MADISON – The state Elections Commission unanimously agreed Thursday to start the process of removing as many as 188,000 people from the voter rolls because they have not cast ballots in the last four years.
The bipartisan commission took up the issue three weeks after a lengthy legal fight over whether it should remove tens of thousands of people from the rolls because they were believed to have moved. In a 5-2 ruling this month, the state Supreme Court sided with the commission in finding it did not have to quickly take those voters off the rolls.
Now, the commission is preparing to take action under a state law meant to clear the rolls of those who have not voted in the last four years. The commission is to send them notices giving them 30 days to ask to keep their voter registrations active.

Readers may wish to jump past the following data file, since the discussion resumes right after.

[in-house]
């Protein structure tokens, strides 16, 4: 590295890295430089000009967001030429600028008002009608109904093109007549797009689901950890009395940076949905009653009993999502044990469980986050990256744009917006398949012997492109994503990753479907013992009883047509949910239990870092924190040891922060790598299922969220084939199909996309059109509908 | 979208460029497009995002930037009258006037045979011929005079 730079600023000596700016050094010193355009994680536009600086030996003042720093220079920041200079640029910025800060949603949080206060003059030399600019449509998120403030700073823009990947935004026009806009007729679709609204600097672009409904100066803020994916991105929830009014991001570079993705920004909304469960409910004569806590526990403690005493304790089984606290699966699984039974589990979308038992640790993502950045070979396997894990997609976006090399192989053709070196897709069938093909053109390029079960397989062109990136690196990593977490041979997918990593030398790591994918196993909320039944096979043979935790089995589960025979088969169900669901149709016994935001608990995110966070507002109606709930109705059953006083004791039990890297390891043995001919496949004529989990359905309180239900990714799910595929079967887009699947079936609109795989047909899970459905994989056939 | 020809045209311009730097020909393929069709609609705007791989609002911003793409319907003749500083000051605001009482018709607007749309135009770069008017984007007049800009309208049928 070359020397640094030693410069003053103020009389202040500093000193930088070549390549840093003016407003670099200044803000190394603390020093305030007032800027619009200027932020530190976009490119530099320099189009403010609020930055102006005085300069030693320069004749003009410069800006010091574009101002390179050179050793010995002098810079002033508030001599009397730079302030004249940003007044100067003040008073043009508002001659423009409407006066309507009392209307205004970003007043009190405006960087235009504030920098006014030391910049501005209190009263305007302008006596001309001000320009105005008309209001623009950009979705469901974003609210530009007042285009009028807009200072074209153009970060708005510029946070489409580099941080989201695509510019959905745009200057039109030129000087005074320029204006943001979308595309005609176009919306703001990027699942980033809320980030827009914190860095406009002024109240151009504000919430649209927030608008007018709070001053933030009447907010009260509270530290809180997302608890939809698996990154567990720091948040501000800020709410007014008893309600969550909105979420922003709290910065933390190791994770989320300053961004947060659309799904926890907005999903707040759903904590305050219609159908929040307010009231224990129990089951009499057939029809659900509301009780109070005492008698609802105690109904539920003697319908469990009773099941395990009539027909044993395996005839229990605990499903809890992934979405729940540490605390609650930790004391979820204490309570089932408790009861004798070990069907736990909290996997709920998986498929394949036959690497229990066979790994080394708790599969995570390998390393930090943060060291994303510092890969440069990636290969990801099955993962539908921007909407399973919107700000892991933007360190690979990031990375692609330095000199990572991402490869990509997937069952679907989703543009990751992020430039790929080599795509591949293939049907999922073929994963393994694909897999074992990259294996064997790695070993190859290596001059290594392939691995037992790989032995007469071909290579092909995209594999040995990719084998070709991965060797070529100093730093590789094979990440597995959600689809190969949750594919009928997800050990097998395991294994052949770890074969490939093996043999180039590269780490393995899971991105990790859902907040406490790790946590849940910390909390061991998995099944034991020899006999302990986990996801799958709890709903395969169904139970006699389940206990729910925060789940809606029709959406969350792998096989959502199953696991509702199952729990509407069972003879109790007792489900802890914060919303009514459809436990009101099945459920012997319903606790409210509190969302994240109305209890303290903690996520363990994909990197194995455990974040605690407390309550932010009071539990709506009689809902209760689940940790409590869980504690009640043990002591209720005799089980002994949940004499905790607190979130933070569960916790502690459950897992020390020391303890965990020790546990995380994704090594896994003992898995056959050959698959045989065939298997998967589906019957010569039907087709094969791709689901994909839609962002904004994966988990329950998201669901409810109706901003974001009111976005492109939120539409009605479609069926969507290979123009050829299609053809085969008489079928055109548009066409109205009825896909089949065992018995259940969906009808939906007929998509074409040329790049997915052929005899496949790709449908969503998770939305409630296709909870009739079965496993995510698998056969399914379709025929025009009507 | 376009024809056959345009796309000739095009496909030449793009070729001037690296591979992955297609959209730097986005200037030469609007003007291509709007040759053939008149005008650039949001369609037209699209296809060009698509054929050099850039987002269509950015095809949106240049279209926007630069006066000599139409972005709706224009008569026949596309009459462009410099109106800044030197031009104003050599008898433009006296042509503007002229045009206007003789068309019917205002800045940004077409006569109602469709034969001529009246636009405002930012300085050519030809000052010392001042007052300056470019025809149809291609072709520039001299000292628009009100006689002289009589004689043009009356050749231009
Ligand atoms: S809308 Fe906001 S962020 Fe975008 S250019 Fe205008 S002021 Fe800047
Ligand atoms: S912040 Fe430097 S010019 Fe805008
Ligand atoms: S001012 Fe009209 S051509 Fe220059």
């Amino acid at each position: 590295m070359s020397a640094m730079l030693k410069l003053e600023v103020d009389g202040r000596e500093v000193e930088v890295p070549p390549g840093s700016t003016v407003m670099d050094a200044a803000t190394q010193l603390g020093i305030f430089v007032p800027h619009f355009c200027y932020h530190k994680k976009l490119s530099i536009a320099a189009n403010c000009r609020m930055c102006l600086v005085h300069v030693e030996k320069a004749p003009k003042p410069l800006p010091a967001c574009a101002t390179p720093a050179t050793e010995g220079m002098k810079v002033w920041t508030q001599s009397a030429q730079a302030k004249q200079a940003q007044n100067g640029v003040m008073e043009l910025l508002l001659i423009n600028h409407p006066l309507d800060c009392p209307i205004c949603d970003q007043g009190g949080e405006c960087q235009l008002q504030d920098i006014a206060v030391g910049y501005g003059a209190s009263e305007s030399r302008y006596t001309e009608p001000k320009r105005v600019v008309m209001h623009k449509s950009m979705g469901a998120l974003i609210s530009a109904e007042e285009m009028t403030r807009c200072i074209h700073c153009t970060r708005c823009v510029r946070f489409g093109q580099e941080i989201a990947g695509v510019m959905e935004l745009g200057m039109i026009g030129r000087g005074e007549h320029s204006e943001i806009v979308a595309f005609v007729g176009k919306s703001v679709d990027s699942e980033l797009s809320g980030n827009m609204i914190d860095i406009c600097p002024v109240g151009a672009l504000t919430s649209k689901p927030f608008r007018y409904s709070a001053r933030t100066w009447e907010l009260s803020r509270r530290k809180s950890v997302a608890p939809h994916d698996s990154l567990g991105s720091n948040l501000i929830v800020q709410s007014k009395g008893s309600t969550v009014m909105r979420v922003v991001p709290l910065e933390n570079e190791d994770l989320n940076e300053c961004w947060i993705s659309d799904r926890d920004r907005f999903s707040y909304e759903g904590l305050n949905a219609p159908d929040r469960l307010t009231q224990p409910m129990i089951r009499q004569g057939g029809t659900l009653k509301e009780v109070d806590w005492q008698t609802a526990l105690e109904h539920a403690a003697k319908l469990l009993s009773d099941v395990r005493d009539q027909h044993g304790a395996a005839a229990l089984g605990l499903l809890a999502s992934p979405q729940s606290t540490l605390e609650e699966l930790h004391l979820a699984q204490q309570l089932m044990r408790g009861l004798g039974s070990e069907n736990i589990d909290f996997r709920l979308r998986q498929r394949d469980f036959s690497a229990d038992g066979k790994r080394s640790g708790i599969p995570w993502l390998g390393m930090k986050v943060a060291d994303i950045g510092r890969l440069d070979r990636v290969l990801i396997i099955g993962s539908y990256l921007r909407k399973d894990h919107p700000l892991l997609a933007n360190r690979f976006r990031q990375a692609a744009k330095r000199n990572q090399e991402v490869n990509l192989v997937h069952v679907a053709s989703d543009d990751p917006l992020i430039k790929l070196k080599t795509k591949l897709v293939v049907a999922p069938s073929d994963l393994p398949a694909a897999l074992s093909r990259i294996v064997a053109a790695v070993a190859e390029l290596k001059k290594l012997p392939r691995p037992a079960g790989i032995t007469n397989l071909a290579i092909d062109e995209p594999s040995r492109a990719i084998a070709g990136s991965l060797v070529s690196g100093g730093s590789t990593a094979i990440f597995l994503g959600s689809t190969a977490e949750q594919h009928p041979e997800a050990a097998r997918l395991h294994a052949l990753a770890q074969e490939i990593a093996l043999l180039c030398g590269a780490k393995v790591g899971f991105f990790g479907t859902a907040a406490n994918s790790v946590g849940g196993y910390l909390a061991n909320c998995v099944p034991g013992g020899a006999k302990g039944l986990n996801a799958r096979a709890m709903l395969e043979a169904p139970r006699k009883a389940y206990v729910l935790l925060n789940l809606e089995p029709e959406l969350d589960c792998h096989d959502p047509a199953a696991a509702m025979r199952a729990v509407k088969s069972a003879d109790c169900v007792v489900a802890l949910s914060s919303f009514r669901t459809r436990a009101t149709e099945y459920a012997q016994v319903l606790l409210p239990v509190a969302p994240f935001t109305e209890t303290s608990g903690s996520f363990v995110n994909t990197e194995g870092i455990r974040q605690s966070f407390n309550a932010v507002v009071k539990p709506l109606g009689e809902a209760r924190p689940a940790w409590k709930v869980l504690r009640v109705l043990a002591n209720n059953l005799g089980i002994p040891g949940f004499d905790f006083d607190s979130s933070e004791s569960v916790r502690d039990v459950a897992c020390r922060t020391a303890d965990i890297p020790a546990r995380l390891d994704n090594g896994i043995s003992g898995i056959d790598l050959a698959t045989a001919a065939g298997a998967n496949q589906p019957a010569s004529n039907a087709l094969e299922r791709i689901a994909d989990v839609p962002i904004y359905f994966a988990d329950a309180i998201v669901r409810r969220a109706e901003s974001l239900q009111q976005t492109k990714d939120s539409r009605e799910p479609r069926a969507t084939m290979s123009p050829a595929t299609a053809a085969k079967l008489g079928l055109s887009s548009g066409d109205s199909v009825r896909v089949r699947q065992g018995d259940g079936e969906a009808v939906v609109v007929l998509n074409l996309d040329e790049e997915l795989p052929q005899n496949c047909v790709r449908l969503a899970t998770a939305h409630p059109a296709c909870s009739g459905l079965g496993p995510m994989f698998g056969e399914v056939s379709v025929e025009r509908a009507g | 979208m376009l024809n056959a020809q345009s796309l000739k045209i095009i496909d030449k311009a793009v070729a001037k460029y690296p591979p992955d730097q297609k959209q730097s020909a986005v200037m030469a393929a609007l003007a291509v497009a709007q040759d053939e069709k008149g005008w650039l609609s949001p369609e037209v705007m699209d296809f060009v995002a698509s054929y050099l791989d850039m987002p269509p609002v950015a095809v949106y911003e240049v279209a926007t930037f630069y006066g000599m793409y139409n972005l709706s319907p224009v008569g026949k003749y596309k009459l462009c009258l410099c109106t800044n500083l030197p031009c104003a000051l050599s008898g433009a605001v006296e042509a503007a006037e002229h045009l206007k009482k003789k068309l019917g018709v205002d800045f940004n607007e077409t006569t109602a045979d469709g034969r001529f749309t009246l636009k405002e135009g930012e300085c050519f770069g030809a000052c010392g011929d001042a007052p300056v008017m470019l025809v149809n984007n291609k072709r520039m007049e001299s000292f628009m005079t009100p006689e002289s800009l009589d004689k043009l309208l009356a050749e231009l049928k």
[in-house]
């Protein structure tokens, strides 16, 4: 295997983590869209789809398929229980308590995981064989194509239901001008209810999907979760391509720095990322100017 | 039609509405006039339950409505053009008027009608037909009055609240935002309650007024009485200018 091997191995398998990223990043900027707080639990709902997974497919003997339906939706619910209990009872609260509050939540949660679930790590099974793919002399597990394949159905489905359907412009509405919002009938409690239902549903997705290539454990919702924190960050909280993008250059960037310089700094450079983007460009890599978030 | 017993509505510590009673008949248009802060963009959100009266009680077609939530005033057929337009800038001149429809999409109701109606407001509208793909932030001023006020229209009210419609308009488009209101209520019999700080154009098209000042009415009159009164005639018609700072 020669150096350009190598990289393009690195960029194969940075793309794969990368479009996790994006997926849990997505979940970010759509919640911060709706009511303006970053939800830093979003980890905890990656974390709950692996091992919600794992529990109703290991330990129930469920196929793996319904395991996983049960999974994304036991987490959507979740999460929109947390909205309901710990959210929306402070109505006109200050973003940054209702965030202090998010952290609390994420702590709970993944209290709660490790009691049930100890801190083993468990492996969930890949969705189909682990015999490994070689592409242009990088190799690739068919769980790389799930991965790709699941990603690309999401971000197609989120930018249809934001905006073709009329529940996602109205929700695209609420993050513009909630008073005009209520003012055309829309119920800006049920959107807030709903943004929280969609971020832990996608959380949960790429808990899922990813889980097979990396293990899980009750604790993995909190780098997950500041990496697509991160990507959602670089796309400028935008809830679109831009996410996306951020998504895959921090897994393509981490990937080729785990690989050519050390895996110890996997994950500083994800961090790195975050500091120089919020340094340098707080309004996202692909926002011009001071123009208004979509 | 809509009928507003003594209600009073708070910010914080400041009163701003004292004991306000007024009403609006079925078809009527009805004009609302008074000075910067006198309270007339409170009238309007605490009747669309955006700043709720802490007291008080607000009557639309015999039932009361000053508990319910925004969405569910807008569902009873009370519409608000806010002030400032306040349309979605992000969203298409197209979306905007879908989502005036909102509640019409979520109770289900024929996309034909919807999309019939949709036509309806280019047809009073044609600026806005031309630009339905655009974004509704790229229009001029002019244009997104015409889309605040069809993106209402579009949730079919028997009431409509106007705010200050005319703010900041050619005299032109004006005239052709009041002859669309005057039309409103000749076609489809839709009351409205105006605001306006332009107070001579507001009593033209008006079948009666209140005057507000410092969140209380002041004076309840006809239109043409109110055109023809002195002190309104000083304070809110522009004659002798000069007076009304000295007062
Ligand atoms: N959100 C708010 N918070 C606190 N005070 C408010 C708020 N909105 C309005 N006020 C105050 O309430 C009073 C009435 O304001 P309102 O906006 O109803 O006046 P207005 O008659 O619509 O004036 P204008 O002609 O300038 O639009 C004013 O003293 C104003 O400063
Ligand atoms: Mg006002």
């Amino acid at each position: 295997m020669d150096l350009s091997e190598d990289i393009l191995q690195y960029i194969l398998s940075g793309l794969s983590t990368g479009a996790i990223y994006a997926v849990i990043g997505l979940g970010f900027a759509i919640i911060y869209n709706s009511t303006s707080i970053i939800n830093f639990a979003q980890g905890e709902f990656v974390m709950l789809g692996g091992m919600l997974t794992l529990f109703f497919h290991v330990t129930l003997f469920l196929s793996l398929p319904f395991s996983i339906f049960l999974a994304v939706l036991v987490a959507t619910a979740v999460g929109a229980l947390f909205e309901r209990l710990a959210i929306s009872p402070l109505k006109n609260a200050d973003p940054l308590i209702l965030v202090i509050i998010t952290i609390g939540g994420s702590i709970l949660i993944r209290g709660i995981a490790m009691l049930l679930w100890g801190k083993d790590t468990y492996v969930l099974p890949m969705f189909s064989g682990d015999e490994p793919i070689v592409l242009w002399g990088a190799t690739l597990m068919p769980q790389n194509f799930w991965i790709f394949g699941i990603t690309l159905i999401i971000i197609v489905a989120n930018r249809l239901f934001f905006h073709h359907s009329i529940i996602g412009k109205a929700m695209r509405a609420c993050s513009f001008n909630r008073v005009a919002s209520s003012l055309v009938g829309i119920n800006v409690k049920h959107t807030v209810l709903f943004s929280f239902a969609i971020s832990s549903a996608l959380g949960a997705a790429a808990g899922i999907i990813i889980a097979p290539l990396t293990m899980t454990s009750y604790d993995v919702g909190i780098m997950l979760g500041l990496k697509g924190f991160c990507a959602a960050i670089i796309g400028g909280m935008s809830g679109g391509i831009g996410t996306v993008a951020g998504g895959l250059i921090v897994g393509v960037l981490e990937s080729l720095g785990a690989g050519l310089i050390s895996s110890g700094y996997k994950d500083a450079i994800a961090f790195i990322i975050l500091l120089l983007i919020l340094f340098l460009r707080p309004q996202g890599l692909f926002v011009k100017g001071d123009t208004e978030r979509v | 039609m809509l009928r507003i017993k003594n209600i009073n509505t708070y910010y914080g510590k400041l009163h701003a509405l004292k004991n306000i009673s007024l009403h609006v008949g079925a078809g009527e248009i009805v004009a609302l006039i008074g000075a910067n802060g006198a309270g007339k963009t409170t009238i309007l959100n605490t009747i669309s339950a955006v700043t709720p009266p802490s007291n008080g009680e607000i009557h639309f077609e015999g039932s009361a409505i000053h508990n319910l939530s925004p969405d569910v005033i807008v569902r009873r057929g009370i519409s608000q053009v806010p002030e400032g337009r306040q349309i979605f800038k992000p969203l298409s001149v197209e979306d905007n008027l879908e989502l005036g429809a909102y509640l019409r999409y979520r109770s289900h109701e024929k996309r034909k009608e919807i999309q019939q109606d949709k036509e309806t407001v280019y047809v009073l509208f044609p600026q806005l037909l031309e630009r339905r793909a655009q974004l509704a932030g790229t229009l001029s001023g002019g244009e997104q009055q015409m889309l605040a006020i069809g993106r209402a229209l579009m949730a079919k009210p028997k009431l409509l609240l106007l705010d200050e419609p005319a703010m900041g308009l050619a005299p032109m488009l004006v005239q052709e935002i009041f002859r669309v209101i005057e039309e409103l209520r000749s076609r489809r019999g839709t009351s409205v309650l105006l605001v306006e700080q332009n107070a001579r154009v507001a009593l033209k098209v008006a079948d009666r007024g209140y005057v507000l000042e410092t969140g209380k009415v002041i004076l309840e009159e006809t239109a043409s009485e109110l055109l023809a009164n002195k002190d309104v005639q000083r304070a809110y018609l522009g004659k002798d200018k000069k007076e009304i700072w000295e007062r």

The notices are to be mailed in June and voters will have until July 15 to ask to remain registered, according to a memo from the commission’s director, Meagan Wolfe.
Elections officials will deactivate the voter registrations of those who do not respond to the mailings, as well as those whose notices are returned to them as undeliverable. The deactivations are expected to be complete by Aug. 1.
Nearly 188,000 notices are expected to be mailed at a cost of about $71,000, according to Wolfe.
About 38,000 of the voters on the list of those who haven’t recently voted are also believed to have moved, according to commission records. Any time someone moves they need to update their voter registration.
Voters who are removed from the rolls can re-register online, by mail, in clerk’s offices or at the polls. They will need to have proof of residence to restore their voter registrations.
Contact Patrick Marley at firstname.lastname@example.org. Follow him on Twitter at @patrickdmarley.